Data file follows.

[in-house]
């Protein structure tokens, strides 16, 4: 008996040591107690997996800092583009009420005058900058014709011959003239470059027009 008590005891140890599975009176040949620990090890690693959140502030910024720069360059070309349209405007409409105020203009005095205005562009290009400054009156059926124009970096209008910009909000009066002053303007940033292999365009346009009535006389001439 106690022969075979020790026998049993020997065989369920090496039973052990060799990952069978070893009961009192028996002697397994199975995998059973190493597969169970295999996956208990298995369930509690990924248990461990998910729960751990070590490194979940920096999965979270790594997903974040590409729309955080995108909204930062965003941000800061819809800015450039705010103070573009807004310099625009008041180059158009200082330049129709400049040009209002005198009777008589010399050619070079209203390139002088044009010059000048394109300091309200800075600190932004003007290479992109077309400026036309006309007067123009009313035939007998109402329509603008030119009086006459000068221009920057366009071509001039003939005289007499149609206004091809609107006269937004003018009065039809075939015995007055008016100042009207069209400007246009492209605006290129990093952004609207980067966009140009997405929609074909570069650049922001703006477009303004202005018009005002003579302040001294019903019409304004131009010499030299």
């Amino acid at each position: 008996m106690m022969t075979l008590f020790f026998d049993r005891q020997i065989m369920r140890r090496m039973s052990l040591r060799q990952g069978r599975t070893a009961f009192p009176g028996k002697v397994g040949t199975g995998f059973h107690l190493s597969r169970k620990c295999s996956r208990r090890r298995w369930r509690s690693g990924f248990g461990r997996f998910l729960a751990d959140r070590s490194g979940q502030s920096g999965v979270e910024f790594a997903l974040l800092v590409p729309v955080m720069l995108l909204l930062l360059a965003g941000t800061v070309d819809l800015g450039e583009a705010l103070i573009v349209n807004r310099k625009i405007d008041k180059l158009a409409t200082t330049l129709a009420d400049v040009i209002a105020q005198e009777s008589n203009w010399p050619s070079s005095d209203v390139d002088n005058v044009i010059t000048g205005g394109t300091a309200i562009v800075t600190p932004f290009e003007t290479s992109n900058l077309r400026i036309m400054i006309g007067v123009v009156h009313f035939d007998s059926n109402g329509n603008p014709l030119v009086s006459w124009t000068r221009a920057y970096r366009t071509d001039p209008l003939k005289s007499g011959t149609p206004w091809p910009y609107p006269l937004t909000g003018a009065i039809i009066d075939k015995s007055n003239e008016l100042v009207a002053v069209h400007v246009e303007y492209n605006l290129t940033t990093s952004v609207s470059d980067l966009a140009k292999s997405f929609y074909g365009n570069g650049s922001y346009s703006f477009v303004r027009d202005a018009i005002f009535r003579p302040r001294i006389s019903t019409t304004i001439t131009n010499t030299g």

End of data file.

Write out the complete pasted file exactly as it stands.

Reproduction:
[in-house]
């Protein structure tokens, strides 16, 4: 008996040591107690997996800092583009009420005058900058014709011959003239470059027009 008590005891140890599975009176040949620990090890690693959140502030910024720069360059070309349209405007409409105020203009005095205005562009290009400054009156059926124009970096209008910009909000009066002053303007940033292999365009346009009535006389001439 106690022969075979020790026998049993020997065989369920090496039973052990060799990952069978070893009961009192028996002697397994199975995998059973190493597969169970295999996956208990298995369930509690990924248990461990998910729960751990070590490194979940920096999965979270790594997903974040590409729309955080995108909204930062965003941000800061819809800015450039705010103070573009807004310099625009008041180059158009200082330049129709400049040009209002005198009777008589010399050619070079209203390139002088044009010059000048394109300091309200800075600190932004003007290479992109077309400026036309006309007067123009009313035939007998109402329509603008030119009086006459000068221009920057366009071509001039003939005289007499149609206004091809609107006269937004003018009065039809075939015995007055008016100042009207069209400007246009492209605006290129990093952004609207980067966009140009997405929609074909570069650049922001703006477009303004202005018009005002003579302040001294019903019409304004131009010499030299």
């Amino acid at each position: 008996m106690m022969t075979l008590f020790f026998d049993r005891q020997i065989m369920r140890r090496m039973s052990l040591r060799q990952g069978r599975t070893a009961f009192p009176g028996k002697v397994g040949t199975g995998f059973h107690l190493s597969r169970k620990c295999s996956r208990r090890r298995w369930r509690s690693g990924f248990g461990r997996f998910l729960a751990d959140r070590s490194g979940q502030s920096g999965v979270e910024f790594a997903l974040l800092v590409p729309v955080m720069l995108l909204l930062l360059a965003g941000t800061v070309d819809l800015g450039e583009a705010l103070i573009v349209n807004r310099k625009i405007d008041k180059l158009a409409t200082t330049l129709a009420d400049v040009i209002a105020q005198e009777s008589n203009w010399p050619s070079s005095d209203v390139d002088n005058v044009i010059t000048g205005g394109t300091a309200i562009v800075t600190p932004f290009e003007t290479s992109n900058l077309r400026i036309m400054i006309g007067v123009v009156h009313f035939d007998s059926n109402g329509n603008p014709l030119v009086s006459w124009t000068r221009a920057y970096r366009t071509d001039p209008l003939k005289s007499g011959t149609p206004w091809p910009y609107p006269l937004t909000g003018a009065i039809i009066d075939k015995s007055n003239e008016l100042v009207a002053v069209h400007v246009e303007y492209n605006l290129t940033t990093s952004v609207s470059d980067l966009a140009k292999s997405f929609y074909g365009n570069g650049s922001y346009s703006f477009v303004r027009d202005a018009i005002f009535r003579p302040r001294i006389s019903t019409t304004i001439t131009n010499t030299g």